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Inside the Lab Clinical care, Hematology, Cytology, Histology, Laboratory management, Biochemistry and molecular biology, Precision medicine, Point of care testing, Screening and monitoring, Genetics and epigenetics, Technology and innovation, Omics

Biochip Breakthrough

At a Glance

  • A new portable biochip boasts the ability to detect microbes simultaneously and rapidly in clinical samples
  • The technology should allow doctors to identify drug-resistant strains and select the most effective treatments
  • Its creators hope that the technique will help with the fight against antimicrobial resistance by avoiding inappropriate antibiotic use
  • With the development of an open-source version of the platform, clinicians will be able to create custom chips that “scan” for new microbes as they are discovered

Antimicrobial resistance represents an increasingly serious threat to public health around the globe. Molecular diagnostics systems enable rapid identification of pathogens through nucleic acid amplification tests (NAATs) and occasionally facilitate the detection of resistance-causing mutations. But despite the promise of enabling appropriate antibiotic selection, existing systems are restricted by their limited multiplexing (the maximum number of strains and sequences that can be detected) and low accuracy for identifying point mutations, such as single nucleotide polymorphisms (SNPs). Now, a team of researchers has developed a new approach: a miniaturized semiconductor biochip and multiplexed NAAT that is capable of swiftly amplifying, detecting, and quantifying DNA or RNA sequences in their hundreds.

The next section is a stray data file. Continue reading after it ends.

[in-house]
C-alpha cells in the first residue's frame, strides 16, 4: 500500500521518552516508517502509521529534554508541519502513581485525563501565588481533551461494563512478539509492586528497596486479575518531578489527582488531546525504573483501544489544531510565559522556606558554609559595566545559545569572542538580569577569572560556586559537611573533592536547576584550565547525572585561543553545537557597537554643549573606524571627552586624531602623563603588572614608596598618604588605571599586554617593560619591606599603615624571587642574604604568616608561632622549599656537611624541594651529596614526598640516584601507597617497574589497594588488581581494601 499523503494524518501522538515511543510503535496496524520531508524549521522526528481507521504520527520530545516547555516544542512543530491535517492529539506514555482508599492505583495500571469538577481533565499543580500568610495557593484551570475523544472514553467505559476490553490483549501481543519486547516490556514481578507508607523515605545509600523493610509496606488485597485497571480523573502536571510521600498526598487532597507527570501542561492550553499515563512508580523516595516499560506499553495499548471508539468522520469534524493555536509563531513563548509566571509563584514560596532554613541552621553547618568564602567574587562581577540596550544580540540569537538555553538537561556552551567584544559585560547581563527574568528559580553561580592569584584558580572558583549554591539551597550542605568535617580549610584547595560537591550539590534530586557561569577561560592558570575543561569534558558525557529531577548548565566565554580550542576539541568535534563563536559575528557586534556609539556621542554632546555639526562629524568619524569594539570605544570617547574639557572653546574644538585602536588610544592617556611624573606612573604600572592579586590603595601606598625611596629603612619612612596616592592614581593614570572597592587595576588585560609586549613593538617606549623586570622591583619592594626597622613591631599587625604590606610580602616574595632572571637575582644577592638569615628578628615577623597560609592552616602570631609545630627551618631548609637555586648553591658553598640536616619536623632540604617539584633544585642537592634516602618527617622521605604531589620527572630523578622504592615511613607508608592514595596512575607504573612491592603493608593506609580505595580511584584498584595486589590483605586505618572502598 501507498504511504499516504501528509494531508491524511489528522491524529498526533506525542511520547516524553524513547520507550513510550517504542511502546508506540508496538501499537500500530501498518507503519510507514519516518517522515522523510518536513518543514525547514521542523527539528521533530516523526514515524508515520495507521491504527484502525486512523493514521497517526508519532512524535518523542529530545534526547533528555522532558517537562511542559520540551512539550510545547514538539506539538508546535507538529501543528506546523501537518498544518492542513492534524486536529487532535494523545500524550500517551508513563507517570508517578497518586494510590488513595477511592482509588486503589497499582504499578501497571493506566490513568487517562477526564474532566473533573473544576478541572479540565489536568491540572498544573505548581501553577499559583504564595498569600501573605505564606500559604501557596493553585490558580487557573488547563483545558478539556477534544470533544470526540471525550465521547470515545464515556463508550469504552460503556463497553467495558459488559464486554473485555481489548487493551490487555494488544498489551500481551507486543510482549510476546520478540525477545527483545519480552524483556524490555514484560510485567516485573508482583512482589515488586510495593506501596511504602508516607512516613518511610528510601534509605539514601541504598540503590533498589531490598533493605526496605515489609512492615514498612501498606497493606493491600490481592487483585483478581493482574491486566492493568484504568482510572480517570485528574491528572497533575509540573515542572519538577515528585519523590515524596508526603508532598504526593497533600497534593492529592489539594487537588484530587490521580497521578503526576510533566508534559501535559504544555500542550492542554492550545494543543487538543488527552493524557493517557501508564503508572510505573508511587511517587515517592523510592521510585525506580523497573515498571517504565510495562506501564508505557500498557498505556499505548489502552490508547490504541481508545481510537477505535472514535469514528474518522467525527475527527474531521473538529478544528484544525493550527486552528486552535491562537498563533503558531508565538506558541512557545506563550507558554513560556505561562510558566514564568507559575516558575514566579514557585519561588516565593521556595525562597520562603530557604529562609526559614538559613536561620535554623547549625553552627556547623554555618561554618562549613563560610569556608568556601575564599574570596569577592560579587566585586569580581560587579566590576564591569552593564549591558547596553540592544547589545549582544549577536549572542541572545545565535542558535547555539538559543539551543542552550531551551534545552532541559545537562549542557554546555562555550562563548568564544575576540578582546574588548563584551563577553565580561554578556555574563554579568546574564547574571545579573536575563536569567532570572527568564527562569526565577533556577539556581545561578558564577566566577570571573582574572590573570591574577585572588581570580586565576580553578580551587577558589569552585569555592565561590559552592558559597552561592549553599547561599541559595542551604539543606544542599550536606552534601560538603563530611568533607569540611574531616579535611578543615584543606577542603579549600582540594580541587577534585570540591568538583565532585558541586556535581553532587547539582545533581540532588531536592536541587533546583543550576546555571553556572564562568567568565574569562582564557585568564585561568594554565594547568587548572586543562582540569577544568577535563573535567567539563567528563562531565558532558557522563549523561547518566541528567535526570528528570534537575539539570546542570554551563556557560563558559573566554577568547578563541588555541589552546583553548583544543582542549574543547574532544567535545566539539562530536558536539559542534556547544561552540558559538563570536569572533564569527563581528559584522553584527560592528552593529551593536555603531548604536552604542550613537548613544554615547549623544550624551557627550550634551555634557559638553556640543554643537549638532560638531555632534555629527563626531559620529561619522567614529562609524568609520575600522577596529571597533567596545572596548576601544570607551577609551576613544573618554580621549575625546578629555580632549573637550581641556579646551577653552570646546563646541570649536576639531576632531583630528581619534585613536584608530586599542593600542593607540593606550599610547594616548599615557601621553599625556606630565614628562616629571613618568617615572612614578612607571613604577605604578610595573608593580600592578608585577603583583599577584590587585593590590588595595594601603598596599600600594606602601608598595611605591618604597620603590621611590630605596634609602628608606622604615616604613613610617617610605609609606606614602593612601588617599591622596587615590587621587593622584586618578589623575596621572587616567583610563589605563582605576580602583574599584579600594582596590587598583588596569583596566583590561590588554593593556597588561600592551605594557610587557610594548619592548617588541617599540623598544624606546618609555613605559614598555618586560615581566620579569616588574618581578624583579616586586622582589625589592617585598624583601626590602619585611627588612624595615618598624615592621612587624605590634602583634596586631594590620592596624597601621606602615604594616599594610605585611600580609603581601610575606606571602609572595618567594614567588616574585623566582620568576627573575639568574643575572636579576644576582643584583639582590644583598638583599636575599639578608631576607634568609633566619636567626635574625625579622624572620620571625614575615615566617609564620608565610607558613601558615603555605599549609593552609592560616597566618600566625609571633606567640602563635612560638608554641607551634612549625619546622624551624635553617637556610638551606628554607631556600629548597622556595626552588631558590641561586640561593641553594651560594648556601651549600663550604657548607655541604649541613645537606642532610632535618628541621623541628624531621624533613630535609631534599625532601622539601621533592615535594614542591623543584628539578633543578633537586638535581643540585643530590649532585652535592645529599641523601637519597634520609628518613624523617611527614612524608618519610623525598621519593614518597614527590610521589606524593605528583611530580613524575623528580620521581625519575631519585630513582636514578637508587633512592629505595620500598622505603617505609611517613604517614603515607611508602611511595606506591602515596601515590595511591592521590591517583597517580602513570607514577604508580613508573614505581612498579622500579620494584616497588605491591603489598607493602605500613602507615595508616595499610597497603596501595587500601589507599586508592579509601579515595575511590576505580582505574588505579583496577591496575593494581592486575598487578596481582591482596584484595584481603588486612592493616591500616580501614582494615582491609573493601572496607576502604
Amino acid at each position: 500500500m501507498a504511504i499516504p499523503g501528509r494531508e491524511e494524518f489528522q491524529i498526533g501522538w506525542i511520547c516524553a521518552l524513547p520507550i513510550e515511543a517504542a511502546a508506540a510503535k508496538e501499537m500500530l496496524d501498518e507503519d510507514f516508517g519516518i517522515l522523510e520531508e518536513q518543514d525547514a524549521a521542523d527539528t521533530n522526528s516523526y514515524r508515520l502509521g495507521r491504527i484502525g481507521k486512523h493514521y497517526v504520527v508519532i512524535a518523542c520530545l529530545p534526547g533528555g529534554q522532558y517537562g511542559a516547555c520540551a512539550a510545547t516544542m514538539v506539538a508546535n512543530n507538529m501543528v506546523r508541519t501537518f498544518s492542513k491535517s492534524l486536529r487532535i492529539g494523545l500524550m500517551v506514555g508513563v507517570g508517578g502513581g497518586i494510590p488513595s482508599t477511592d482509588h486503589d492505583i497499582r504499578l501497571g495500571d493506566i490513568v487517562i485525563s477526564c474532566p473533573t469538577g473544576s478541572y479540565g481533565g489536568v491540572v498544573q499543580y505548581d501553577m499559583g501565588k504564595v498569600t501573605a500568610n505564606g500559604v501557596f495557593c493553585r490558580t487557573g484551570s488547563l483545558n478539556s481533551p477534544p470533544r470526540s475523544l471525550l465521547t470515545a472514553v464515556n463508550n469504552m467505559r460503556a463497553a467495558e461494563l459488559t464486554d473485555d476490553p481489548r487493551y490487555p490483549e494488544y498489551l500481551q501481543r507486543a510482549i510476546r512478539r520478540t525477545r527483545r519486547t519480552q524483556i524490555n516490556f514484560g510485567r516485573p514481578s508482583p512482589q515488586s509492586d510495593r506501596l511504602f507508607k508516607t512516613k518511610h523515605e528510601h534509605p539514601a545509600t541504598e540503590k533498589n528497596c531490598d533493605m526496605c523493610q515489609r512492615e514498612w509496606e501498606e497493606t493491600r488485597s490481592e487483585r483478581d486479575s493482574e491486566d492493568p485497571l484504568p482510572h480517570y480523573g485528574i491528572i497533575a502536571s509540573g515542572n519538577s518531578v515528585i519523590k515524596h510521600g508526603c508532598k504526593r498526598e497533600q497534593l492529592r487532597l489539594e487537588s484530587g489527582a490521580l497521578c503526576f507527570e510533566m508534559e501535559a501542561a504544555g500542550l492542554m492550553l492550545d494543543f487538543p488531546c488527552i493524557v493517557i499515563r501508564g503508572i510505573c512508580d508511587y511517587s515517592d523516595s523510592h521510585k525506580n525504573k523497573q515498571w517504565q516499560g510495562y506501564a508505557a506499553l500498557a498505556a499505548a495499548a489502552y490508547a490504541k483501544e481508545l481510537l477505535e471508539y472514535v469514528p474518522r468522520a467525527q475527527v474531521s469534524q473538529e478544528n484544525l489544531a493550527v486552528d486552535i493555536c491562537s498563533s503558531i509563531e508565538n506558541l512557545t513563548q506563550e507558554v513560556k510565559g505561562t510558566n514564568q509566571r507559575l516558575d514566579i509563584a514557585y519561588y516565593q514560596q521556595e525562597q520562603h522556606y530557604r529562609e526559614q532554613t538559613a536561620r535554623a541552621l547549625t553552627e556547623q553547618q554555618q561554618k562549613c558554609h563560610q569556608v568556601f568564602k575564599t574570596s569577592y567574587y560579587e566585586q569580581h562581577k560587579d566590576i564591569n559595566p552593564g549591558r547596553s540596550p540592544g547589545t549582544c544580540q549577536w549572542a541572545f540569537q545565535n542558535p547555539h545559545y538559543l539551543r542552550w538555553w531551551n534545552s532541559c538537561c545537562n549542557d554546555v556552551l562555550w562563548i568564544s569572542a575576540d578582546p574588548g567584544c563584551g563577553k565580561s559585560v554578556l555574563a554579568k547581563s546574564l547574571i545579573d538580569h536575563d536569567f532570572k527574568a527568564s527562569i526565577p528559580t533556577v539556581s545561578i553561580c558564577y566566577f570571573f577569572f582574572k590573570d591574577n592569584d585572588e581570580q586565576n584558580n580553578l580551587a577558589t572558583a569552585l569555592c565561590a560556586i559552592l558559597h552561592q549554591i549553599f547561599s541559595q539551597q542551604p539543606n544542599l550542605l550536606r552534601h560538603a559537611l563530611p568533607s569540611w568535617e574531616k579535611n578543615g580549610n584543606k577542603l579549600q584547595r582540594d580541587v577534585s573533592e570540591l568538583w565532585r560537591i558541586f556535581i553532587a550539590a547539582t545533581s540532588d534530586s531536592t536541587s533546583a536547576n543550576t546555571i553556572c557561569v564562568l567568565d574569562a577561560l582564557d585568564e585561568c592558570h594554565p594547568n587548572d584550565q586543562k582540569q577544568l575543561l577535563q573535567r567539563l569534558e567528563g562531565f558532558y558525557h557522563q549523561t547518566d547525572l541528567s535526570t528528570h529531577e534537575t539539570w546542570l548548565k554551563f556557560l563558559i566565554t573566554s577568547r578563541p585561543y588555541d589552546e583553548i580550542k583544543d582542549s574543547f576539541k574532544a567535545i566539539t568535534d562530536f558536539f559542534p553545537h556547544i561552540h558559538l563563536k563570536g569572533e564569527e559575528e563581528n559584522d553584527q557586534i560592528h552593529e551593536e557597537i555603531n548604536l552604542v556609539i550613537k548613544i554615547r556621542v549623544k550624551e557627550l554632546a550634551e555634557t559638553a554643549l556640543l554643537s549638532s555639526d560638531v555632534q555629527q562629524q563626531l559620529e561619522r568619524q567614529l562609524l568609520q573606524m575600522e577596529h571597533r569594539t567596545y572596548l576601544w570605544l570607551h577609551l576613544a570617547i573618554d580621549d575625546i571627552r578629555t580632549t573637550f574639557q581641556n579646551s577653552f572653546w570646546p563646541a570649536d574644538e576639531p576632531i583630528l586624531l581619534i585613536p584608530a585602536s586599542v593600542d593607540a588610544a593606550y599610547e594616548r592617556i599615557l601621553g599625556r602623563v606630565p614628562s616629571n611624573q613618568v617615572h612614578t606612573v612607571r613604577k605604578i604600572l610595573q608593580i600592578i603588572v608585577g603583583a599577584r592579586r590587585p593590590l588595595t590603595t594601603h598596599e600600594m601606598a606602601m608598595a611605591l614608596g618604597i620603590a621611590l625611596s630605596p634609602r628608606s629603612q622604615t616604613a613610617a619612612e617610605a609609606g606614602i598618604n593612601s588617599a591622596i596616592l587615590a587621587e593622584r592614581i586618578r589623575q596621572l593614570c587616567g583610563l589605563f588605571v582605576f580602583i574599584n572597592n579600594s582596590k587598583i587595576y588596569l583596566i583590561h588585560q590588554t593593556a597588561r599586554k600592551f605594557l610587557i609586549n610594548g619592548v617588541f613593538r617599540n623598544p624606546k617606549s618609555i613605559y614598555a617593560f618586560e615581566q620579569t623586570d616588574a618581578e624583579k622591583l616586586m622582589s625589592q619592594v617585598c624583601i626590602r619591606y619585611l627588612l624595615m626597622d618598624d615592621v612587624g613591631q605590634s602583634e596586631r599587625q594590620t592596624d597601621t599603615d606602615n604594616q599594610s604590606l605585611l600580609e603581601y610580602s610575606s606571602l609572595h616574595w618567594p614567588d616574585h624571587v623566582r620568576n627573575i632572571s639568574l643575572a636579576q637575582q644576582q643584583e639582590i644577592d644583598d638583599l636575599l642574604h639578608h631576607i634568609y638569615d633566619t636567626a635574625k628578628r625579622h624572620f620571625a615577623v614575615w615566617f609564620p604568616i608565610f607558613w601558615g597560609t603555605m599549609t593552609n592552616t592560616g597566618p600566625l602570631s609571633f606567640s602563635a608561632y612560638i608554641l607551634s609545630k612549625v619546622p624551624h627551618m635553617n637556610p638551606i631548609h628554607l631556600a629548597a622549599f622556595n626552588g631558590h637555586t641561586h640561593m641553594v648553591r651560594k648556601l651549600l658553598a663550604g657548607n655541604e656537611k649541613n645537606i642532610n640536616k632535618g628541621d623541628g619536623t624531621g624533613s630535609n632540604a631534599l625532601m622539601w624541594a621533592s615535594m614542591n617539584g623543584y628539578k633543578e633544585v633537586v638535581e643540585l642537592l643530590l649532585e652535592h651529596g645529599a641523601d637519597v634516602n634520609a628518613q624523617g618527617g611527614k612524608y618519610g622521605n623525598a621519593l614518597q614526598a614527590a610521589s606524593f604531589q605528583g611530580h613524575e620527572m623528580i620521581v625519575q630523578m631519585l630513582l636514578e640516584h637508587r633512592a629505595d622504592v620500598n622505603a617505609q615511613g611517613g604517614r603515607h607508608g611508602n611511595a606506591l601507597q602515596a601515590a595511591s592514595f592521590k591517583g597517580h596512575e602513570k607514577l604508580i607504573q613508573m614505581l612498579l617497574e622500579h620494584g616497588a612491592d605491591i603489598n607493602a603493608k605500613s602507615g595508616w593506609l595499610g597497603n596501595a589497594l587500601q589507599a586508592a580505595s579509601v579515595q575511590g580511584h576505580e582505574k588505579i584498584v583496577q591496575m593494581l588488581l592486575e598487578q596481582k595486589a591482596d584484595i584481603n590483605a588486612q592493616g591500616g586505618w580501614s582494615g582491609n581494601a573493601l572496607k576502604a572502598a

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About the Authors

Luke Turner

While completing my undergraduate degree in Biology, I soon discovered that my passion and strength was for writing about science rather than working in the lab. My master’s degree in Science Communication allowed me to develop my science writing skills and I was lucky enough to come to Texere Publishing straight from University. Here I am given the opportunity to write about cutting edge research and engage with leading scientists, while also being part of a fantastic team!

Arjang Hassibi

The President, Chief Executive Officer, and a board member of InSilixa, which he founded in 2012 to commercialize the proprietary CMOS biosensor technologies that he had been developing in academia for almost a decade.

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